Qihai (CV6)

Other Chinese medicine treatments such as: Chinese Herbal Medicine, Moxibustion, TuiNa massage are also very effective in treating Period Pain.

 


read more:  Daily Mail   MNT home

• Could acupuncture cure YOUR hot flushes?

A new research suggests women could halve the number of hot flushes they endure by turning to acupuncture.

In the study, more than 200 women who had on average at least four hot flashes or night sweats a day were divided into two groups.

One group received 20 acupuncture treatments over a period of six months, while the other group received no acupuncture or any other alternative remedies.

Of the 170 women who received acupuncture, nearly half (47 per cent) reported a 47 per cent in frequency of hot flushes, within eight weeks.

And one in eight (12 per cent) reported an 85 per cent drop in the number they experienced. One in 25 (four per cent) claimed the ancient Chinese treatment cured them of the feverish flushes completely.

The study was published in the journal Menopause.


Read more: DailyMail.co.uk  ,  Telegraph.co.uk

• Study shows Chinese herbs helps patients with type 2 diabetes

bazhentang

According to Diabetes.co.uk , more than 2.7 million people are diagnosed with type 2 diabetes in the UK, whilst a further 750,000 people are believed to have the symptoms but are yet to be diagnosed with the disease. Uncontrolled diabetes increases your risk of long-term health problems,even death significantly. On top of it , diabetes increases the risk of conditions like heart attach, stroke, high blood pressure, kidney failure and blindness.

Daily mail reported early this year: A recent study revealed a mixture of up to 10 Chinese herbal medicine can help people with pre-diabetes delay or prevent type 2 diabetes.  Researchers claim that this mixture of Chinese herbs help patients by slowing the progression from pre-diabetes to an official diabetes diagnosis.

The study has been accepted for publication in the Journal of Clinical Endocrinology and Metabolism (JCEM).

 


Read more:  DailyMail.co.uk

 

• Chinese Herb 金银花 “Honeysuckle Flower” could fight flu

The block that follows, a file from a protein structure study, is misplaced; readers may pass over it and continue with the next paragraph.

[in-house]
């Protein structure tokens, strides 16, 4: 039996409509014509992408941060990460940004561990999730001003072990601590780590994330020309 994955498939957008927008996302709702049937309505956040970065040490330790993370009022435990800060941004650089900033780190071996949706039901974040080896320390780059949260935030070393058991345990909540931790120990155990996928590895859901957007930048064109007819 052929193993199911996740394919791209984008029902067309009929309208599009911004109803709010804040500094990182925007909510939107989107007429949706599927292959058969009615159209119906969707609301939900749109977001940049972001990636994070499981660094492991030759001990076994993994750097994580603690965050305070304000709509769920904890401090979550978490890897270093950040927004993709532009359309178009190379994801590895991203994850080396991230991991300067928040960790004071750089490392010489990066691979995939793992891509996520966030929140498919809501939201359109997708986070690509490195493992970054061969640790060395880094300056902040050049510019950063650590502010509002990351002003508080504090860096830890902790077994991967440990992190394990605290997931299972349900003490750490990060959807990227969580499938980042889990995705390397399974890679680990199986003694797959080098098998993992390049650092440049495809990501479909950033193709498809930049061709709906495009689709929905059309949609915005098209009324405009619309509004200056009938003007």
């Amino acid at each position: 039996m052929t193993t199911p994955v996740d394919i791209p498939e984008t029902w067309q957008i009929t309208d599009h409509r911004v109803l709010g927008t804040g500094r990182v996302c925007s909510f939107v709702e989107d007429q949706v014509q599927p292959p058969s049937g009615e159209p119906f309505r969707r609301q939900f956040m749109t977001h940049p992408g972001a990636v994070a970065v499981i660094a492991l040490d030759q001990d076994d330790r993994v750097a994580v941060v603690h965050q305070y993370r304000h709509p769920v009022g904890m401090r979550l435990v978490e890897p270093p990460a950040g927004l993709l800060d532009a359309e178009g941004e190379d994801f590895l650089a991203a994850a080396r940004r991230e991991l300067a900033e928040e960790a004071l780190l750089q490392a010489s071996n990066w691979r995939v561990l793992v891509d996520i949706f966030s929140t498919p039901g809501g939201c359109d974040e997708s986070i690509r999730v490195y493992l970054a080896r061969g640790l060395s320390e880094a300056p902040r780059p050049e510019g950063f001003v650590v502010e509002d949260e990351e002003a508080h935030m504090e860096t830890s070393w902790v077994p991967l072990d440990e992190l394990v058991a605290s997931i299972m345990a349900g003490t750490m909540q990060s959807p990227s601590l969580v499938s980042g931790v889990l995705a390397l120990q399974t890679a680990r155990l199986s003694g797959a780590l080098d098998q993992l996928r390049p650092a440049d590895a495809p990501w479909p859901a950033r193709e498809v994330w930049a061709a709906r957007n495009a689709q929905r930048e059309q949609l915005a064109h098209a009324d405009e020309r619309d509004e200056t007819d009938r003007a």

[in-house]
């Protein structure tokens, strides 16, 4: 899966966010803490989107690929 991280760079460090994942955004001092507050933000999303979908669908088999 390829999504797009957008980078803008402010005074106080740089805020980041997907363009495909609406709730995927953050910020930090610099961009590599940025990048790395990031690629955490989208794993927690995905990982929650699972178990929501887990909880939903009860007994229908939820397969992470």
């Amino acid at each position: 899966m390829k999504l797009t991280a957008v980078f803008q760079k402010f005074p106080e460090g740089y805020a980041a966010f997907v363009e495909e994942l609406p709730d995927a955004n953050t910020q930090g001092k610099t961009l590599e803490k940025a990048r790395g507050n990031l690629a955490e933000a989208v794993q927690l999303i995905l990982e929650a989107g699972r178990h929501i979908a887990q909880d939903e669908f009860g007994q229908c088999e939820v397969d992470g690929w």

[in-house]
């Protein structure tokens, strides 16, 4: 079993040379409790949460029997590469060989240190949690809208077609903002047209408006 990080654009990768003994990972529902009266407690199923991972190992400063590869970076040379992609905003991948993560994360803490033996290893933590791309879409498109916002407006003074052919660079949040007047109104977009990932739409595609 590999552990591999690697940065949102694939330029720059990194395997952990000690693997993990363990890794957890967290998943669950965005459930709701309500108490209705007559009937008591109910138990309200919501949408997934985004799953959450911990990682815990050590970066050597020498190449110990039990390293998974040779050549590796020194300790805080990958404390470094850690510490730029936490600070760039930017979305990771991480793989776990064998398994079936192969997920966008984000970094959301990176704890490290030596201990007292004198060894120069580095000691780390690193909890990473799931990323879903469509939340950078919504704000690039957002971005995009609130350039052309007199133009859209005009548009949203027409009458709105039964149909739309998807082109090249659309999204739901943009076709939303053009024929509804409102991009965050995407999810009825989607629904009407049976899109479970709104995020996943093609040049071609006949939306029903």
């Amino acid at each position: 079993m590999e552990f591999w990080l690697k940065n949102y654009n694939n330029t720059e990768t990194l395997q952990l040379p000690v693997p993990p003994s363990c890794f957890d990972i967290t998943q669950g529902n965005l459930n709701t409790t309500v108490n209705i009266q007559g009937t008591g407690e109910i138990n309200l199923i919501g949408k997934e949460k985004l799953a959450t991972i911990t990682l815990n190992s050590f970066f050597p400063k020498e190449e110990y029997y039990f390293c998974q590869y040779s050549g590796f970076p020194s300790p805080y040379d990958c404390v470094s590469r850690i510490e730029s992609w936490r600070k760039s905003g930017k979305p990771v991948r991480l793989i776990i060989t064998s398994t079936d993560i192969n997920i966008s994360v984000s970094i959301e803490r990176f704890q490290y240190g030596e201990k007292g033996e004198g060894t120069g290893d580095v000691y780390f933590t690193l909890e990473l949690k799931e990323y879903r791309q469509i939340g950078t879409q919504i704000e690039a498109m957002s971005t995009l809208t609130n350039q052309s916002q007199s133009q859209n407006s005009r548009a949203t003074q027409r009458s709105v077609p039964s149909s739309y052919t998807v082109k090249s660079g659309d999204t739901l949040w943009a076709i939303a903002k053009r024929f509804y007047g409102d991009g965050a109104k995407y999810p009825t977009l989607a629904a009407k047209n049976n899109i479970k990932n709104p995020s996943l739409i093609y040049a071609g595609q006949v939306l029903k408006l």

The Telegraph  reports on 7th Oct 2014 that Trials showed that Chinese Herbs , Honeysuckle Flower, could be effective against several variants of flu which have caused major public health scares in recent years .

According to the study held by Nanjing University ,drinking honeysuckle tea could help ward off flu. Boiled and drunk the Chinese herb helped suppress the effects of the influenza virus in mice, effectively acting as a “virological penicillin”, said the report in the Cell Research journal. Trials showed that it could be effective against several variants of flu which have caused major public health scares in recent years, including H1N1 “Spanish Flu” and H5N1 avian flu.

This result is the the first scientific evidence to support the old Chinese tradition of using honeysuckle to beat flu.

• Traditional Chinese herbal mixture could be ‘cure’ for eczema

shizhenDaily Mail reports:  Dermatologists at the Chinese University of Hong Kong found the mixture of Chinese herbs – which contained Japanese honeysuckle (金银花) , peppermint(薄荷), root bark of tree peony(牡丹皮), underground stem of the atractylodes herb(苍术) and bark from an Amur cork tree(黄柏) – had a dramatic improvement on eczema sufferers aged five to 21.

During the study, 85 patients were given either a tablet containing the herbs or a placebo.  Patients who took the Chinese herbal mixture felt their quality of life improved by a third, while those taking the placebo reported no improvement, the British Journal of Dermatology reports.

 


Read More Details from dailymail.co.uk

• New Study – Acupuncture Works for Anxiety, Depression & PMS

New research showed that acupuncture is effective for the treatment of PMS, anxiety and depression.

Researchers from the Harvard Medical School (Boston, Massachusetts) and the Advanced Integrative Rehabilitation and Pain Center (Washington, DC) conclude that “there is high-level evidence to support the use of acupuncture for treating major depressive disorder in pregnancy.”

In an additional study, researchers from the School of Acupuncture-Moxibustion and Tuina (Beijing University of Chinese Medicine) conclude that acupuncture shows effectiveness in treating PMS (Premenstrual Syndrome).

 


Read More Details from theepochtimes.com